Farm Ireland
Independent.ie

Wednesday 7 December 2016

Time to start using technology when forecasting floods

Gillian Westbrook

Published 09/02/2010 | 05:00

The flooding last December was clearly unprecedented and, although in certain circumstances water levels were increased by poorly planned development, there was flooding in areas that had never experienced it before.

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Whether it is an indication of future patterns remains to be seen, but what is apparent is that some intelligent thinking needs to be applied to what can be done to reduce the consequences of future flooding.

Could the impact of the flooding have been controlled to some degree? The answer is yes; had available information and technology been put to better use.

As well as the more traditional flood-risk maps, there is a wealth of information available through State agencies, which should have warned of the impending disaster. Several agencies are responsible for the collection and dissemination of water-level monitoring.

The Office of Public Works, the lead agency for flood risk management, operates an extensive hydrometric network which routinely measures ground water levels.

The national register for hydrometric gauging stations is available on the EPA webpage, detailing 1,958 measurement sites. Descriptions of many stations include reference to 'data logging equipment', indicating that some monitoring equipment is fitted with systems providing electronic data, which chart groundwater levels on a day-to-day basis. The important aspect is that these gauging stations hold key information with real-time data capability (as-it-happens measurements) that, with just a little thought and investment, could form the basis for a network of early flood warning systems.

It's clear that with the persistent heavy rainfall through last summer, groundwater levels would have been abnormally high, so the potential for flooding increased significantly in the face of further heavy rainfall in November. It was a missed opportunity that this data, being so accurately collected, was only being used retrospectively and not used as a means to warn people in areas vulnerable to flooding.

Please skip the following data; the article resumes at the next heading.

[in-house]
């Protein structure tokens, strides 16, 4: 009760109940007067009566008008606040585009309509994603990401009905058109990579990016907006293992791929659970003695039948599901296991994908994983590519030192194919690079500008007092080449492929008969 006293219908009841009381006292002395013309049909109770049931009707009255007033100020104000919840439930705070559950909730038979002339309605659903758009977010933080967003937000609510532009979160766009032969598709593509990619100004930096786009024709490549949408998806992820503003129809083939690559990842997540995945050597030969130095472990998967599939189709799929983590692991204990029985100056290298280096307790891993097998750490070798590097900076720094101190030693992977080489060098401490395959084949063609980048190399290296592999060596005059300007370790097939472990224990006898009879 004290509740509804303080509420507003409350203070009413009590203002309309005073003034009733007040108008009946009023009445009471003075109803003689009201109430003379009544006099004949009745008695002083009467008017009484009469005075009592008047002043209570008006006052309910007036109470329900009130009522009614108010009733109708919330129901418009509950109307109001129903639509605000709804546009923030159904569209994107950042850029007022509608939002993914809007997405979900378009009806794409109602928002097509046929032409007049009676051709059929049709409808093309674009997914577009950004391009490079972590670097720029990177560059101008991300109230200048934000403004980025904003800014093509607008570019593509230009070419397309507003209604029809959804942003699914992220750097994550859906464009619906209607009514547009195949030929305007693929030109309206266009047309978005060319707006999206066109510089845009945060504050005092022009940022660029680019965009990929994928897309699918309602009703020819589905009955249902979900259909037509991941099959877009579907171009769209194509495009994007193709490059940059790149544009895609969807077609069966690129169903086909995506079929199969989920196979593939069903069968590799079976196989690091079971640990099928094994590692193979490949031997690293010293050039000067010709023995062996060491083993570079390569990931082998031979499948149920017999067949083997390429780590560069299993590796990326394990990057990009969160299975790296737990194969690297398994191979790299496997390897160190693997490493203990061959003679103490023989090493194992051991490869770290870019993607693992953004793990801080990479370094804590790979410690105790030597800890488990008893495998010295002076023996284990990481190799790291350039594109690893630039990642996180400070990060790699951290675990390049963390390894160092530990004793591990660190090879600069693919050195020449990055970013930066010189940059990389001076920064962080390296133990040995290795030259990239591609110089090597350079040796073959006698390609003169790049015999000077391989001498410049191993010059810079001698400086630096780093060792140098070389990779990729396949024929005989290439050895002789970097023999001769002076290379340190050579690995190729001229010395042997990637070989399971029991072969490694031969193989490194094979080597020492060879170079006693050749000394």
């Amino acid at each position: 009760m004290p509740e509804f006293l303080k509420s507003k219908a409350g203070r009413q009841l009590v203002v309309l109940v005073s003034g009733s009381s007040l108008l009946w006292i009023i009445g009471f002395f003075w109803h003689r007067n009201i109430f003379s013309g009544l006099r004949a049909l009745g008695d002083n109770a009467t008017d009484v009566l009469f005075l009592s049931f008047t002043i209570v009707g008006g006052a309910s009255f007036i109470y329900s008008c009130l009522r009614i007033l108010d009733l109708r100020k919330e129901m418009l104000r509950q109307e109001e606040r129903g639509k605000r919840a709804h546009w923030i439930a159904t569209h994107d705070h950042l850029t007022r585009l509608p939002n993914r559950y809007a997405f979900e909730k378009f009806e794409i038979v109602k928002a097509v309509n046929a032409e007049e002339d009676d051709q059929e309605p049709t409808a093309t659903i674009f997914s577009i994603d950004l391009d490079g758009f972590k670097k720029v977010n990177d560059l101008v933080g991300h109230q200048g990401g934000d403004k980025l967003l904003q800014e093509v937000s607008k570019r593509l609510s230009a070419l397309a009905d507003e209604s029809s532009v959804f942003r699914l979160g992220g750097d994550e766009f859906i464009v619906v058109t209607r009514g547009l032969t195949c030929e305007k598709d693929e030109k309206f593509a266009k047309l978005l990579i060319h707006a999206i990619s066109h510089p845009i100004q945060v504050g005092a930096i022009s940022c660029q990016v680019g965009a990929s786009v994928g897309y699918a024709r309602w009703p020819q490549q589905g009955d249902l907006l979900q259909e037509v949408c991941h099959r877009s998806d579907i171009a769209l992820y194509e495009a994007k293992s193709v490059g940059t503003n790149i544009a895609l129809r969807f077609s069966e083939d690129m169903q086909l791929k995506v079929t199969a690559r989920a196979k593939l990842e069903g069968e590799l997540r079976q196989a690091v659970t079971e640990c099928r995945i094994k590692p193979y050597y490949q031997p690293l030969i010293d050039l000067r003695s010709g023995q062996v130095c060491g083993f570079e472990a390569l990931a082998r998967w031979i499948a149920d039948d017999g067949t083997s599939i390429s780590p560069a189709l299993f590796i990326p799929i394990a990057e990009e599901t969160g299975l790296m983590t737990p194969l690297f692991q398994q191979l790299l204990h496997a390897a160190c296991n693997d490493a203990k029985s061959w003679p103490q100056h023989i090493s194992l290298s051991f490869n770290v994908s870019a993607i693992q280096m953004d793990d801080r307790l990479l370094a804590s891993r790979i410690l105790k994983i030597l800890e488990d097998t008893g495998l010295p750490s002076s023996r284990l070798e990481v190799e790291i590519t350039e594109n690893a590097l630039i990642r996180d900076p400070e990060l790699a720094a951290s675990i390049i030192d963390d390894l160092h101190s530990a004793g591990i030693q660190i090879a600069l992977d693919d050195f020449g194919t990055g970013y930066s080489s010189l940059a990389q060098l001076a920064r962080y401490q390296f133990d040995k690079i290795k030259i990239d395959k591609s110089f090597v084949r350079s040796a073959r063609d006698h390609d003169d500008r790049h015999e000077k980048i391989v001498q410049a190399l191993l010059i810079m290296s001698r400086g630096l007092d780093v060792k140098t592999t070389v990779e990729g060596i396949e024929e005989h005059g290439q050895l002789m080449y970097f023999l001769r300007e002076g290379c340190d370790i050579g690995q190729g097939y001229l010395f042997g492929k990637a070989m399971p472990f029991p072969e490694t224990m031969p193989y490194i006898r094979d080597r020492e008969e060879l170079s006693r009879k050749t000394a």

Most farmers are comfortable with mobile phone technology; and use phones for much more than just making calls. A centrally managed system using text messaging could be developed to warn farmers of unusually high groundwater levels and river flows at times when it could present a risk if more heavy rainfall was expected. The information could vary according to location, even right down to regional or district levels.

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Technologically, this would require some joined-up thinking at Government level. But for a moderate investment, the equipment to collect and send on the water level information in real time could be networked. Longer-term trends could be analysed, as well as short-term information that could be used in an emergency. This would allow interested parties to manage the situation on the individual farms with a degree of planning, rather than being forced to react during and after the event.

If this system was developed it would provide important early warning alerts, allowing farmers to take defensive action. Stock and fodder could be moved to higher ground. Equipment and belongings could be moved to higher floors. The spreading of slurry or fertiliser could be delayed if prior knowledge of an imminent flood threat could be identified and communicated -- even at a most basic level.

Of course, in some situations, no amount of warning could have solved the horrific and unprecedented extent of the floods, but that is no reason not to try to minimise the amount of damage on as many farms as possible.

As well as flood warnings, there is a huge amount of potential for such systems in other areas of farming. There are various applications for the use of weather and environment data that could provide farmers with a wealth of information. For instance, Met Eireann currently puts out warnings of when conditions are right for potato blight. Other EU countries are developing meteorological data sources as early warning systems to identify potential threats such as Bluetongue disease.

Another potential application for the use of current daily data is in determining the appropriate times for slurry spreading, which may provide a more efficient nutrient management tool than the current spreading-by-dates system.

While checking the weather after the 9am news will never be outdated as far as farmers are concerned, it is time that we look at ways of taking advantage of the much more precise information that is available and how this information might be more precisely tailored to individual circumstances and locations.

Irish Independent